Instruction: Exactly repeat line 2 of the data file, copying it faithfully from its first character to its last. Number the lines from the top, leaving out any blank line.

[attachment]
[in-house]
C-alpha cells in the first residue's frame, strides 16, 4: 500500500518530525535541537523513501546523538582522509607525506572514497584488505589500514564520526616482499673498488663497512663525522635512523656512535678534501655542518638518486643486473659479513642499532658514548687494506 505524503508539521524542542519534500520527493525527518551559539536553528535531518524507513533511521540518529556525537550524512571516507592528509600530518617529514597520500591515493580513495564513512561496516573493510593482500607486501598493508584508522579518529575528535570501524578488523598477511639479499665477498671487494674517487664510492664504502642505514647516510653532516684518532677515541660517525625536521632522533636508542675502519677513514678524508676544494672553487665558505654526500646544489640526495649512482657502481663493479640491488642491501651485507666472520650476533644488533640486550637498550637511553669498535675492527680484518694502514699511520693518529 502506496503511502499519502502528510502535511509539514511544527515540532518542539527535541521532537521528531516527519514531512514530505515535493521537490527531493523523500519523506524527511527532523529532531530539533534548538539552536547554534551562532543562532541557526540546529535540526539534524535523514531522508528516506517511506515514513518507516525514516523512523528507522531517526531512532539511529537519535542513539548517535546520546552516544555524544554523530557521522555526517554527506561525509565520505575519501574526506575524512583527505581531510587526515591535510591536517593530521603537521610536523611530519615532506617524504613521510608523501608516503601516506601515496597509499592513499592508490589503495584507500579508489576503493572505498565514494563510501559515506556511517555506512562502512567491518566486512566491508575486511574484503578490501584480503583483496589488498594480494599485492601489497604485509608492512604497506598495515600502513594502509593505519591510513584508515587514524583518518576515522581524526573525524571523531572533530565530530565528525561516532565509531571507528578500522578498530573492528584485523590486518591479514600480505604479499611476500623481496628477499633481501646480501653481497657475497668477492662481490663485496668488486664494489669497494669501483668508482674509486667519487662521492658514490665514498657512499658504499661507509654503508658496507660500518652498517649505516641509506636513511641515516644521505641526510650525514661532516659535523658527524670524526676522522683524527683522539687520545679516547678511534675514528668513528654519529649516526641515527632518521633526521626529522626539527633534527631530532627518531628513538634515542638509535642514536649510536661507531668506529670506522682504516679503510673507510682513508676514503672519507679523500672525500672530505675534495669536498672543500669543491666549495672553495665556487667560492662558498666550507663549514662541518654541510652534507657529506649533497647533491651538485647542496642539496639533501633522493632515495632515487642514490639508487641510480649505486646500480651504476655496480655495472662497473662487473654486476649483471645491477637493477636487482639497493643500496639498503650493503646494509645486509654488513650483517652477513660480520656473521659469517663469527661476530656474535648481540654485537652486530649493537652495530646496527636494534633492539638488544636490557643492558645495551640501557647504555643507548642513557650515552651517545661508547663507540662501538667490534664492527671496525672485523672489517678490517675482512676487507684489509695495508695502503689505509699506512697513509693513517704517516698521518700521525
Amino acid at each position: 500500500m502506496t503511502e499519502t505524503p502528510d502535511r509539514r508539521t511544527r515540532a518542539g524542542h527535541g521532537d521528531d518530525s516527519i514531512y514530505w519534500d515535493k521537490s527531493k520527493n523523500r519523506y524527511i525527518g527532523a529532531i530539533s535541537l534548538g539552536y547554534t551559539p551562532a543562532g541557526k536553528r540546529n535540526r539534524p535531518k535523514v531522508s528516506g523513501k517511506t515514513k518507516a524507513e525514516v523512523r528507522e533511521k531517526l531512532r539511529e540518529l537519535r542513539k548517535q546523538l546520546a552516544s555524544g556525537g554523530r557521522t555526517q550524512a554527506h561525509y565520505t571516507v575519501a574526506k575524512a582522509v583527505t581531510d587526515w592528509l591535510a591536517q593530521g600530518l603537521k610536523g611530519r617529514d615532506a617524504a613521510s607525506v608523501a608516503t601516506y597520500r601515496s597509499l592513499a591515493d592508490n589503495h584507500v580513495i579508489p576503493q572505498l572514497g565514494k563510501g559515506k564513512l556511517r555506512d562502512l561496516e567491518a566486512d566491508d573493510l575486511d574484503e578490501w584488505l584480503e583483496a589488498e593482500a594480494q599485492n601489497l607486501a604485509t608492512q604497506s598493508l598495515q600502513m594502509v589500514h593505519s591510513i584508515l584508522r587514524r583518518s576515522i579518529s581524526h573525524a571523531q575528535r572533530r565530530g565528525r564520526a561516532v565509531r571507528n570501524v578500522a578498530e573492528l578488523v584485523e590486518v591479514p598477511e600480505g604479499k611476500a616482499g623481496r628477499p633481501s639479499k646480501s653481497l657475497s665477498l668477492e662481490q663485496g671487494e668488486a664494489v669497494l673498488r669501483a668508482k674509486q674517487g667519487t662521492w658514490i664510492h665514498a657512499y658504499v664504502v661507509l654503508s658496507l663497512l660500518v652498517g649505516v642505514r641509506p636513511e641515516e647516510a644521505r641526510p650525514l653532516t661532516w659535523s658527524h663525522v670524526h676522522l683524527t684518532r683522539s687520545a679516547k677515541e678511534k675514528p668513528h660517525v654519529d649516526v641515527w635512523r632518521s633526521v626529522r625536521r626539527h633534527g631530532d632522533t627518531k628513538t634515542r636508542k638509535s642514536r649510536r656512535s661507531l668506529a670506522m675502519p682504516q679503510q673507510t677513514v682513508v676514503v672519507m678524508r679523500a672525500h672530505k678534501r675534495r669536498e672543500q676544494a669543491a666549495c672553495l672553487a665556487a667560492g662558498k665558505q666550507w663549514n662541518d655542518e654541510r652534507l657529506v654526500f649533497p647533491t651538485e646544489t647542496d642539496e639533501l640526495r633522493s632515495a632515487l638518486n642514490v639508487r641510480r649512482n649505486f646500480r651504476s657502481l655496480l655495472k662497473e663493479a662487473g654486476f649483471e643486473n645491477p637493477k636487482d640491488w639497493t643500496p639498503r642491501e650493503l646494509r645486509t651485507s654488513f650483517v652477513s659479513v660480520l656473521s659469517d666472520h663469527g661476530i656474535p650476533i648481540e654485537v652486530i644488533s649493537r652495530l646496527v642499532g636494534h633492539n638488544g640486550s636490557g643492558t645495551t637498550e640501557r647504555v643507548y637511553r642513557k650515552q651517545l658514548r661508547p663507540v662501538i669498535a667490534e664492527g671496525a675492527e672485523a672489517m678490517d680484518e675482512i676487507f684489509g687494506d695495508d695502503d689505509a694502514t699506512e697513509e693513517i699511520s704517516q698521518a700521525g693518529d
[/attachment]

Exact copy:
C-alpha cells in the first residue's frame, strides 16, 4: 500500500518530525535541537523513501546523538582522509607525506572514497584488505589500514564520526616482499673498488663497512663525522635512523656512535678534501655542518638518486643486473659479513642499532658514548687494506 505524503508539521524542542519534500520527493525527518551559539536553528535531518524507513533511521540518529556525537550524512571516507592528509600530518617529514597520500591515493580513495564513512561496516573493510593482500607486501598493508584508522579518529575528535570501524578488523598477511639479499665477498671487494674517487664510492664504502642505514647516510653532516684518532677515541660517525625536521632522533636508542675502519677513514678524508676544494672553487665558505654526500646544489640526495649512482657502481663493479640491488642491501651485507666472520650476533644488533640486550637498550637511553669498535675492527680484518694502514699511520693518529 502506496503511502499519502502528510502535511509539514511544527515540532518542539527535541521532537521528531516527519514531512514530505515535493521537490527531493523523500519523506524527511527532523529532531530539533534548538539552536547554534551562532543562532541557526540546529535540526539534524535523514531522508528516506517511506515514513518507516525514516523512523528507522531517526531512532539511529537519535542513539548517535546520546552516544555524544554523530557521522555526517554527506561525509565520505575519501574526506575524512583527505581531510587526515591535510591536517593530521603537521610536523611530519615532506617524504613521510608523501608516503601516506601515496597509499592513499592508490589503495584507500579508489576503493572505498565514494563510501559515506556511517555506512562502512567491518566486512566491508575486511574484503578490501584480503583483496589488498594480494599485492601489497604485509608492512604497506598495515600502513594502509593505519591510513584508515587514524583518518576515522581524526573525524571523531572533530565530530565528525561516532565509531571507528578500522578498530573492528584485523590486518591479514600480505604479499611476500623481496628477499633481501646480501653481497657475497668477492662481490663485496668488486664494489669497494669501483668508482674509486667519487662521492658514490665514498657512499658504499661507509654503508658496507660500518652498517649505516641509506636513511641515516644521505641526510650525514661532516659535523658527524670524526676522522683524527683522539687520545679516547678511534675514528668513528654519529649516526641515527632518521633526521626529522626539527633534527631530532627518531628513538634515542638509535642514536649510536661507531668506529670506522682504516679503510673507510682513508676514503672519507679523500672525500672530505675534495669536498672543500669543491666549495672553495665556487667560492662558498666550507663549514662541518654541510652534507657529506649533497647533491651538485647542496642539496639533501633522493632515495632515487642514490639508487641510480649505486646500480651504476655496480655495472662497473662487473654486476649483471645491477637493477636487482639497493643500496639498503650493503646494509645486509654488513650483517652477513660480520656473521659469517663469527661476530656474535648481540654485537652486530649493537652495530646496527636494534633492539638488544636490557643492558645495551640501557647504555643507548642513557650515552651517545661508547663507540662501538667490534664492527671496525672485523672489517678490517675482512676487507684489509695495508695502503689505509699506512697513509693513517704517516698521518700521525